Our rv came with 4 gc2 batteries. About 220 available ah. Not enough for three nights. We have 405 ah of lithium batteries now. $2000. Honda generator $1000. We were careful about shore power the first years. Then, the DW, discovered Harvest Hosts. Makes her happy to sleep for free.

Not a fan of solar. Not so valuable in the Midwest.
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Old 06-12-2023, 11:24 AM   #6
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[RANT]
12 volt compressor fridges are a VERY poor choice for boondocking. The "old fashioned" 2-way fridge that runs on 120 volts or propane is the right choice for "dry camping."
[END OF RANT]

By all means, investigate the power consumption of your fridge. It sounds as if it's abnormally high.
https://thecampingadvisor.com/magic-...-refrigerator/
Do the math, and you'll see that you should expect, in round numbers, about 3 amps load for maintaining, and let's assume a 50% duty cycle. That equals 3 x 12 = 36 amp hours for battery consumption per day.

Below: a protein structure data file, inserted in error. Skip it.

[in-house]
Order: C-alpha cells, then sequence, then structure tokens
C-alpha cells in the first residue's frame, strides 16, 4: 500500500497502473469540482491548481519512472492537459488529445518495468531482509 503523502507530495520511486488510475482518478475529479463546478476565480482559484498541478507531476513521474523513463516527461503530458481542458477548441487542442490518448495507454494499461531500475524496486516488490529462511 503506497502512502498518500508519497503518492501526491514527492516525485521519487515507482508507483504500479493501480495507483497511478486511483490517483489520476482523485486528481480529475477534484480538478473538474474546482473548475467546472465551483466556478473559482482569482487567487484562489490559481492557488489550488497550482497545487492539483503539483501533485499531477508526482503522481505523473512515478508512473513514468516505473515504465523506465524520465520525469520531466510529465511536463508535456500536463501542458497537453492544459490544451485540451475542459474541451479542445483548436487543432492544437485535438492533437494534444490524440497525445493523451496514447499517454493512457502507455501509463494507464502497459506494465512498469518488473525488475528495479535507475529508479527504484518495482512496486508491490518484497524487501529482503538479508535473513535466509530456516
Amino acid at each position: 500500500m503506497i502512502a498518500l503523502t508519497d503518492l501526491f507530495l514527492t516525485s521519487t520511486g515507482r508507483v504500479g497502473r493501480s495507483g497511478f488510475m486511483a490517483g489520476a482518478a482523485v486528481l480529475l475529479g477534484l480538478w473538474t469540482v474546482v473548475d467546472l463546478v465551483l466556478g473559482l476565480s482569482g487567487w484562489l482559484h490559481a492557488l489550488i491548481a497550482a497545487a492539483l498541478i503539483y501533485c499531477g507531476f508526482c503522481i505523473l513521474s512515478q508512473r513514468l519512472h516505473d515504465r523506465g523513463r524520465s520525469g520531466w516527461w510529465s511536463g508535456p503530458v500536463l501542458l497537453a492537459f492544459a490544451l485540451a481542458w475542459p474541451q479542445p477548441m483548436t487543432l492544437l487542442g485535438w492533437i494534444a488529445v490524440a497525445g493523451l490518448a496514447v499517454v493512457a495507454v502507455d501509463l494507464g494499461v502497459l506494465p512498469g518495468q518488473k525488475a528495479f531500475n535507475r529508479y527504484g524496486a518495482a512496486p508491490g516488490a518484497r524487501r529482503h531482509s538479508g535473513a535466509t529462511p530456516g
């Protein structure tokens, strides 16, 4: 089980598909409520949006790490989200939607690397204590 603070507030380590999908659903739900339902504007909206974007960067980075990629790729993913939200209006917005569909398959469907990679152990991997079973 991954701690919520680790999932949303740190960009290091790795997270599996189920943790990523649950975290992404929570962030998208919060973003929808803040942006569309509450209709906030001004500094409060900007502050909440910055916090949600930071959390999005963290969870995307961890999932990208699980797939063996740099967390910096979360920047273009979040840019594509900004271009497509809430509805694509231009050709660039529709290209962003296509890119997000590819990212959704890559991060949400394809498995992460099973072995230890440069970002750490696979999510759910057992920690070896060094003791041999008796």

In your case, you have what I presume are two group 24 marine batteries rated at a generous 75 AH capacity. You get to use half of the total 150 AH (75 AH)...which means that you SHOULD be able to last 24+ hours with the fridge, furnace, water pump, spark ignition for the water heater, lights, awnining in and out, and, if you have one...slide operation.

That's the picture. On a good day, you get one day...but not 5 or 6 hours. Figure out why your fridge is so power hungry...or your batteries are shot.

Next? You need, in order of importance:
  • Generator
  • More battery...LOTS more
  • Solar...and lots of it.

I have a 2 way fridge. I have two 6 volt golf cart batteries (GC-2s) in series with a total USABLE capacity of about 115 AH, and I have 400 watts of solar on the roof. We don't worry about 12 volt power. I also have a generator, but I only use it for 120 volt loads...like the microwave and espresso machine. After all, we aren't savages.